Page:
Job and Suffering
The Book of Job illustrates different solutions to suffering:
- The "older brother" solution illustrated by Job’s “miserable comforters”
- The "younger brother" solution illustrated by Job’s wife
- The Gospel solution displayed in Job.
The "older brother" approach is to either hate God (for not giving us what we think we have earned) or to hate ourselves (for not living up to the moral standard that would have ensured that God would not punish us.) Job’s “miserable comforters” were sure Job had sinned, or else he would not have been suffering.
The younger brother way is to reject God, to go our own way, as Job’s wife advised, to “Curse God and die.”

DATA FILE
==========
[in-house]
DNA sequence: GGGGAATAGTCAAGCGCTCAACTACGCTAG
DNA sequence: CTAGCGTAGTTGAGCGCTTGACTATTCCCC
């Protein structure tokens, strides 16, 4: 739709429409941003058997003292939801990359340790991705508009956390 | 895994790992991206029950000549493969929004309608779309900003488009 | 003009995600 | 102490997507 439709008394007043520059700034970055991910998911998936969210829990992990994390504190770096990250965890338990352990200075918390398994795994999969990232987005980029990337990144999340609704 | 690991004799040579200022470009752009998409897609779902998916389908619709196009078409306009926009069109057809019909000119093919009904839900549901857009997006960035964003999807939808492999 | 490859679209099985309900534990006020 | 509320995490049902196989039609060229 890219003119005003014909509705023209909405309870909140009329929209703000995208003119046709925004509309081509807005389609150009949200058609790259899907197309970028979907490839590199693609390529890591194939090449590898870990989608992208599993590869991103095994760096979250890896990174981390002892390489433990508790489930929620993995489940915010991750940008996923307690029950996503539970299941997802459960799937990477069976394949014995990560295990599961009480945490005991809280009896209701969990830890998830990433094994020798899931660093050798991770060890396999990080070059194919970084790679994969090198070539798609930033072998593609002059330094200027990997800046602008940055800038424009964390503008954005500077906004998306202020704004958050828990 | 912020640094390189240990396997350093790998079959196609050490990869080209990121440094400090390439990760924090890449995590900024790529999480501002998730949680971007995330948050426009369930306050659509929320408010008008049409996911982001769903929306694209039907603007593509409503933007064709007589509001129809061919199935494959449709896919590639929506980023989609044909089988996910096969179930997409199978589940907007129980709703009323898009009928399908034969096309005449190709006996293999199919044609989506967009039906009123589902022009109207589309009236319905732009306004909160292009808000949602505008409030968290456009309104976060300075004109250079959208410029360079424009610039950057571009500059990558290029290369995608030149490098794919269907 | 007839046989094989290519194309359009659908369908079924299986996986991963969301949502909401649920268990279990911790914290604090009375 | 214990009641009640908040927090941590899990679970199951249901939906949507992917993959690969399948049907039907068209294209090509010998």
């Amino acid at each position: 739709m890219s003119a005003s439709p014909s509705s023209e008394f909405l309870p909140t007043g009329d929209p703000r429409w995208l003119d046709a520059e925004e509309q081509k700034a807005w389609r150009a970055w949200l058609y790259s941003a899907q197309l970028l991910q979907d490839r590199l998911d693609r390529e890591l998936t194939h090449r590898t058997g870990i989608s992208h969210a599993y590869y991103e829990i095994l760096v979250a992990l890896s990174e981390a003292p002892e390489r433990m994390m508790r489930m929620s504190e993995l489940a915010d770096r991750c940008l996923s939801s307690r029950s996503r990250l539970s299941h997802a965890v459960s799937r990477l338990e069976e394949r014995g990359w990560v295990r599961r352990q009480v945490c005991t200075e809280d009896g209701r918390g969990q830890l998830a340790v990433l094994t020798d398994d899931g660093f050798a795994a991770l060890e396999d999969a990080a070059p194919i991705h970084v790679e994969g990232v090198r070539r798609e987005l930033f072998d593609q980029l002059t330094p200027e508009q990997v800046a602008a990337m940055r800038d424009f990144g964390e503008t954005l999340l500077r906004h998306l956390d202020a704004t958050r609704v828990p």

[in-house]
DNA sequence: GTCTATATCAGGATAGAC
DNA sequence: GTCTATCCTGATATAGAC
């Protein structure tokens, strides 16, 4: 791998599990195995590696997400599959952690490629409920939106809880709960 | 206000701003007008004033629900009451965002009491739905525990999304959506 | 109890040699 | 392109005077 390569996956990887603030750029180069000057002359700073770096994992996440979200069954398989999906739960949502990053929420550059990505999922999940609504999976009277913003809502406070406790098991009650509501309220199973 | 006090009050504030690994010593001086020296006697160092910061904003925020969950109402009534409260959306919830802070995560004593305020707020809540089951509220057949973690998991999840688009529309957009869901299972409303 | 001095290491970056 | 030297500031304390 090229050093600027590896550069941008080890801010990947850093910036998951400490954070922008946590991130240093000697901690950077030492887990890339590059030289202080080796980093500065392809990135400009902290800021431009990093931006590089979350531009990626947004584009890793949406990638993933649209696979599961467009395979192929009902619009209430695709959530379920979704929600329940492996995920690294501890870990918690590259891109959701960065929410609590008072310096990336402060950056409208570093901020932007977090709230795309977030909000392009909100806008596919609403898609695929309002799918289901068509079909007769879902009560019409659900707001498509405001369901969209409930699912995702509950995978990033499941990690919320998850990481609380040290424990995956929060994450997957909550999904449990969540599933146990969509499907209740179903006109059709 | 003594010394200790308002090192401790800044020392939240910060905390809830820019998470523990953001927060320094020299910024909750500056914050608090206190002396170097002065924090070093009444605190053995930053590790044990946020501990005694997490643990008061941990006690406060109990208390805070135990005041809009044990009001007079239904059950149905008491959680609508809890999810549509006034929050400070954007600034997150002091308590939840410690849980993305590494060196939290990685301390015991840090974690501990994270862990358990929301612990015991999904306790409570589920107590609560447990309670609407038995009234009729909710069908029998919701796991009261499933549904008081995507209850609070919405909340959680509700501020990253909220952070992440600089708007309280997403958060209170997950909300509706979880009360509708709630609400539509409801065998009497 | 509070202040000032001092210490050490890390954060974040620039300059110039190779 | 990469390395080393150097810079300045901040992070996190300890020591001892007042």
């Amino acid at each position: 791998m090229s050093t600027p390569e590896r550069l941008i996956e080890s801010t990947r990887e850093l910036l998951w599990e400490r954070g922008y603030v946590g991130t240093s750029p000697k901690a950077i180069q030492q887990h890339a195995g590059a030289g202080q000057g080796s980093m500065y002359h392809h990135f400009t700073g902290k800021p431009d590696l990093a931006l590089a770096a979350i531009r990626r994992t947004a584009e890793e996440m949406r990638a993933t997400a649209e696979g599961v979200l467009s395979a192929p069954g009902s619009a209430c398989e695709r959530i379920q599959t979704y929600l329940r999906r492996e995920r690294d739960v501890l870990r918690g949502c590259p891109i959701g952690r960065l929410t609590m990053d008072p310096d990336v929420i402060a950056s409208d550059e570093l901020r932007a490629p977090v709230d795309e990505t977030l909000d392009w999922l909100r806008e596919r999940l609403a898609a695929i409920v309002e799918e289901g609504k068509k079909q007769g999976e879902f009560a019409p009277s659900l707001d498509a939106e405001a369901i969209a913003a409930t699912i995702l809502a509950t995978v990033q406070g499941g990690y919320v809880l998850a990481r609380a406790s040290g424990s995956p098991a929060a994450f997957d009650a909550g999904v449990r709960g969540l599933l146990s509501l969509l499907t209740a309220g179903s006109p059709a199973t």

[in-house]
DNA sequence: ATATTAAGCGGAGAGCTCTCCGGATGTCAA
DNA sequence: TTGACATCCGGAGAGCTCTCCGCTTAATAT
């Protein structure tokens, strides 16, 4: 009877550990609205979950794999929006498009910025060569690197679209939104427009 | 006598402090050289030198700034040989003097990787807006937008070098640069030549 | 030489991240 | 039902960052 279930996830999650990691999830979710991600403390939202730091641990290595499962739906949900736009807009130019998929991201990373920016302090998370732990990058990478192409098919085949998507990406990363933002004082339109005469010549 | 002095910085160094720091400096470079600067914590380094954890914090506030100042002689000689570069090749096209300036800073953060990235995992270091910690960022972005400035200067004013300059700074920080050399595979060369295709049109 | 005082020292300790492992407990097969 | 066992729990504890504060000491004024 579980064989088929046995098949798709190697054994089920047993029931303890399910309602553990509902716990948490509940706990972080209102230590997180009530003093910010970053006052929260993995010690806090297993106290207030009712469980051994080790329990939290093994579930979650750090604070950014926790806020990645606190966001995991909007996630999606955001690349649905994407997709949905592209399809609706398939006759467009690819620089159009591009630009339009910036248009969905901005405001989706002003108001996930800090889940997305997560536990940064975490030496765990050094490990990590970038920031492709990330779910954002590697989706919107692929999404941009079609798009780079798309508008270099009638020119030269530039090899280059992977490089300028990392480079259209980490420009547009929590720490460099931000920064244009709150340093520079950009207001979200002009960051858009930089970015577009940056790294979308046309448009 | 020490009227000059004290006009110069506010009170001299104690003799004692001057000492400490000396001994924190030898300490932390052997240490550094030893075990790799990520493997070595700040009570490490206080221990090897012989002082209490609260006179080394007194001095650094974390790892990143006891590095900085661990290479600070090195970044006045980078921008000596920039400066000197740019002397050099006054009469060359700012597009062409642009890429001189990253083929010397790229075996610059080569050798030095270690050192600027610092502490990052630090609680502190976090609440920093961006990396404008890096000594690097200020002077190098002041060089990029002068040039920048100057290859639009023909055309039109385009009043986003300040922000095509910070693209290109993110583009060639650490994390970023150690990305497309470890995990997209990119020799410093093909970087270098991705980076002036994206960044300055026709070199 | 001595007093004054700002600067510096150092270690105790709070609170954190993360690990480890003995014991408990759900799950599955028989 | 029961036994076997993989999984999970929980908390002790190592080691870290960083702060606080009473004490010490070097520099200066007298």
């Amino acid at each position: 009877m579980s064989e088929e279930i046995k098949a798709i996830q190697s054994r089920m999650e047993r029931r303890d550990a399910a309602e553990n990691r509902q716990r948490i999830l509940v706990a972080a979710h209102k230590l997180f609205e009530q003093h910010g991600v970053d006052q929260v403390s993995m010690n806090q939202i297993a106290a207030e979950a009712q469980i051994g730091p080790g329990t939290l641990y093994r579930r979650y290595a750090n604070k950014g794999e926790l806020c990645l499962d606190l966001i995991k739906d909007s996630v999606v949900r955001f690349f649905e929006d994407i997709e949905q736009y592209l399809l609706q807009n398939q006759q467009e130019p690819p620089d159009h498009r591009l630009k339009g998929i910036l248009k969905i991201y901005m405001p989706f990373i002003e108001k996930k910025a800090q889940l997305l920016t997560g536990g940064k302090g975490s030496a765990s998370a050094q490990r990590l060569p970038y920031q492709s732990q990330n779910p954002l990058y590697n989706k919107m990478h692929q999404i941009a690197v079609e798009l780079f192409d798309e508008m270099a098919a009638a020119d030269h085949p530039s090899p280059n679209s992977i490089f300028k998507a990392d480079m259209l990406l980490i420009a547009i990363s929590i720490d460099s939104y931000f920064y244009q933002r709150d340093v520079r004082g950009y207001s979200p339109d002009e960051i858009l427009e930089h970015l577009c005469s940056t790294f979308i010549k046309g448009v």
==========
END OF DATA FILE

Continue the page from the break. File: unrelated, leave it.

The Gospel approach may mean struggling, yet inevitably surrendering, for we know God is our only hope and we know God is good. (We see this so clearly in our own lives with our son Chris.) We know we deserve punishment, yet we also know that punishment was paid in full at the cross—so we are not being punished. "IT IS FINISHED," He cried. (So let it be!)
We know also that suffering is inevitable in this life, but for the Christian, it is only temporary. Job, the disciples, and Jesus Himself all suffered greatly in this life—but it was temporary. So we will never curse God, but look forward to the day when all tears are wiped away, death and sin are vanquished, and sorrow is turned to unimaginable joy.